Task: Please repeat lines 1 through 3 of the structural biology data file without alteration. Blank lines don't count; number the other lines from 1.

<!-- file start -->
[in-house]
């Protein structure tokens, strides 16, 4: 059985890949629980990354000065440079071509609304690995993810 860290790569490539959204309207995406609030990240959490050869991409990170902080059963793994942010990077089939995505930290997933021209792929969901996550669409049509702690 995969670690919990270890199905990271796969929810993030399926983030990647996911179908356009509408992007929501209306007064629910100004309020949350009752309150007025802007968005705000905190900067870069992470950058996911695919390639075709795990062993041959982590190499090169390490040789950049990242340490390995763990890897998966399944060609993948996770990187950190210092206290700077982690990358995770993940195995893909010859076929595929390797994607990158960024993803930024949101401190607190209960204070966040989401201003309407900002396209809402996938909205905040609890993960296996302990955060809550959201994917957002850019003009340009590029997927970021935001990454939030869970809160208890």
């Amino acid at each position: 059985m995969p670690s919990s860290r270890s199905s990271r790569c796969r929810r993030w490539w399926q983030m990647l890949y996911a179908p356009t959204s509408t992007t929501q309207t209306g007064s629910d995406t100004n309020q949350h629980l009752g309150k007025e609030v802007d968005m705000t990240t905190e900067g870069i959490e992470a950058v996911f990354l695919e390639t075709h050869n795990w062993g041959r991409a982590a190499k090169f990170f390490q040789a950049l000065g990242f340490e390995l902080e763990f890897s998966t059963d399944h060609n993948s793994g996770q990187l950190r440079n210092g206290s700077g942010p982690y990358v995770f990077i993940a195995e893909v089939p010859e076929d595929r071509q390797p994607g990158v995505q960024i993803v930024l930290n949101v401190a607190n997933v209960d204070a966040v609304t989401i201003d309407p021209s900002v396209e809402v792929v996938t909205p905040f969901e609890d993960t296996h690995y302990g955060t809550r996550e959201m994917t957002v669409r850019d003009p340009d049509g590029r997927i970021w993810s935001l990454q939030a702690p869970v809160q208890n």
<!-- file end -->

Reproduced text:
[in-house]
């Protein structure tokens, strides 16, 4: 059985890949629980990354000065440079071509609304690995993810 860290790569490539959204309207995406609030990240959490050869991409990170902080059963793994942010990077089939995505930290997933021209792929969901996550669409049509702690 995969670690919990270890199905990271796969929810993030399926983030990647996911179908356009509408992007929501209306007064629910100004309020949350009752309150007025802007968005705000905190900067870069992470950058996911695919390639075709795990062993041959982590190499090169390490040789950049990242340490390995763990890897998966399944060609993948996770990187950190210092206290700077982690990358995770993940195995893909010859076929595929390797994607990158960024993803930024949101401190607190209960204070966040989401201003309407900002396209809402996938909205905040609890993960296996302990955060809550959201994917957002850019003009340009590029997927970021935001990454939030869970809160208890």
């Amino acid at each position: 059985m995969p670690s919990s860290r270890s199905s990271r790569c796969r929810r993030w490539w399926q983030m990647l890949y996911a179908p356009t959204s509408t992007t929501q309207t209306g007064s629910d995406t100004n309020q949350h629980l009752g309150k007025e609030v802007d968005m705000t990240t905190e900067g870069i959490e992470a950058v996911f990354l695919e390639t075709h050869n795990w062993g041959r991409a982590a190499k090169f990170f390490q040789a950049l000065g990242f340490e390995l902080e763990f890897s998966t059963d399944h060609n993948s793994g996770q990187l950190r440079n210092g206290s700077g942010p982690y990358v995770f990077i993940a195995e893909v089939p010859e076929d595929r071509q390797p994607g990158v995505q960024i993803v930024l930290n949101v401190a607190n997933v209960d204070a966040v609304t989401i201003d309407p021209s900002v396209e809402v792929v996938t909205p905040f969901e609890d993960t296996h690995y302990g955060t809550r996550e959201m994917t957002v669409r850019d003009p340009d049509g590029r997927i970021w993810s935001l990454q939030a702690p869970v809160q208890n």